Introduction to NOUFORS

What's New


Michel M. Deschamps - Director

Personal Sightings

Sightings Archive

Newspaper Archive


UFO Characteristics

UFO Physical Traces

Animal Mutilations

UFO Occupants

Crop Circles

Audio Clips


Majestic 12

and UFOs

Military Officers
and UFOs

Scientists and UFOs

Astronauts and UFOs

Pilots and UFOs

Cops and Saucers

Celebrities and UFOs

Who's Who in

Skeptics and Debunkers

Encyclopedia of Terminology and Abbreviations

Kidz' Korner




Dr. David R. Saunders

David Saunders was a professor of psychology at the University of Colorado when the Air Force grant was proposed. He became involved in the Colorado Project, the so-called independent civilian scientific research effort on UFO reports led by Dr. Edward Condon, and thus known as the Condon Report. He was extremely interested in the UFO subject and immediately volunteered to be part of the project team. Saunders was probably somewhat in violation of one of the criteria for project members in that none were supposed to be actively involved with UFO organizations. He was a member of NICAP.

He thought that this effort would be an unbiased evaluation, but soon discovered an internal memo which proved that the conclusion was already decided in the minds of Edward Condon and his project assistant, Robert Low. Because he dared protest publicly on the bias of the latter and showed the internal memo to the press, he and Dr. Levine, co-discoverer of the infamous memo, were sacked under the motive of "incompetence". Subsequently, half of the members of the group resigned, as a protestation against the obvious bias of the project.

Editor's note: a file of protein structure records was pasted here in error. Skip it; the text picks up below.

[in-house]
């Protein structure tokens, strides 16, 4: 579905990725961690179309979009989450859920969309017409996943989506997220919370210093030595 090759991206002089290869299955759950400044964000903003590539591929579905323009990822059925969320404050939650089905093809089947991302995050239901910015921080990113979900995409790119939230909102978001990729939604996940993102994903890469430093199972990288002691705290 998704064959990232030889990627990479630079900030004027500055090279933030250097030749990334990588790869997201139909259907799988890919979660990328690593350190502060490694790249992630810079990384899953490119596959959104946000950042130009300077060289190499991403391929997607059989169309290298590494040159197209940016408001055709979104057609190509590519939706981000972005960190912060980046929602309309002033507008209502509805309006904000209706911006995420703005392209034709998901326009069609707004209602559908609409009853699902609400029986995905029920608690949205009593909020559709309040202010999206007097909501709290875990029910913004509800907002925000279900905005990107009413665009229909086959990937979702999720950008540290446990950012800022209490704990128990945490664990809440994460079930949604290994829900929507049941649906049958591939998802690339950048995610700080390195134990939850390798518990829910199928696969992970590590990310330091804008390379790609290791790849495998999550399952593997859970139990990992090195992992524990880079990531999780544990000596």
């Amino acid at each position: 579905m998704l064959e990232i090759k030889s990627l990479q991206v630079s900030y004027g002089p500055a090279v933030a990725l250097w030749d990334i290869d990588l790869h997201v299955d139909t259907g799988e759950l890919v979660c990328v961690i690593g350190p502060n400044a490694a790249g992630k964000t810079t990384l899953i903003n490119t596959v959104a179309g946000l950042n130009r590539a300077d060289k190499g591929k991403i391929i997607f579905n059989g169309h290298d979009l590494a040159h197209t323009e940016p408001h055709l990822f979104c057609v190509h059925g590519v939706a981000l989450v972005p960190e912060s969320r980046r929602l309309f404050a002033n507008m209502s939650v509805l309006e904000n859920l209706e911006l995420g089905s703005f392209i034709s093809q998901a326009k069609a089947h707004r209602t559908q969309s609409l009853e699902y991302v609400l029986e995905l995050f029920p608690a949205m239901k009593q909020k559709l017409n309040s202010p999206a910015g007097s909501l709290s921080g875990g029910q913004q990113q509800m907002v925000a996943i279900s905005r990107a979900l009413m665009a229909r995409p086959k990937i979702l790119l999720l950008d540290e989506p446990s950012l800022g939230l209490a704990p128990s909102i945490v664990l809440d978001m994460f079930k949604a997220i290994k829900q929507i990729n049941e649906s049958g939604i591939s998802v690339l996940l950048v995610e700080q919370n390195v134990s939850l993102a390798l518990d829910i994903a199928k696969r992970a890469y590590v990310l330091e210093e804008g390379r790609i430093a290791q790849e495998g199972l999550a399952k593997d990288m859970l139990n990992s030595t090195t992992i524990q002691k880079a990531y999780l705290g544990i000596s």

With hindsight, one could say that Saunders let the UFO community down in one significant way. It was his responsibility primarily to champion the "Case Book" of great old cases, which Bob Low had happily agreed to, despite Condon not liking it. This would have produced many anchor points in the final report difficult to deny by nay-sayers. Instead, Saunders focussed himself almost entirely on statistical analysis and no one did the Case Book at all. Thus, the final report was severely impoverished.

Soon after Saunders was fired from the Condon study group, he wrote a much ignored book, UFOs? Yes! Where the Condon Committee Went Wrong, in which he detailed the reasons why Condon and Low decided to ignore legitimate UFO cases, and how their conclusion was formulated in advance in a biased manner. He also detailed why other scientists on the project determined that UFOs are likely to be vehicles from outer space, and how they were fired or their conclusion ignored.

As member of the "Condon" group, Dr. Saunders had established the UFOCAT computer database of UFO reports, stored using a coding system he devised. He continued this work after the end of the Colorado Project with the help of the J. Allen Hynek Center for UFO Studies (CUFOS) until 1980. It had more than 106,000 entries. UFOCAT was not maintained during some ten years after 1980, but it has now been reactivated by Dr. Donald Johnson, a former associate of Dr. Saunders and CUFOS board member.


UFOs? Yes! Where the Condon Committee Went Wrong - The inside story by an ex-member of the official study group, book by Dr. David Saunders and R. Roger Harkins, World Publishing, New York, 1969.
"A spatio-temporal invariant for major UFO waves", paper, proceedings of the 1976 CUFOS Conference Center for UFO Studies, Evanston, Illinois, 1976.



No infringement intended. For educational purposes only.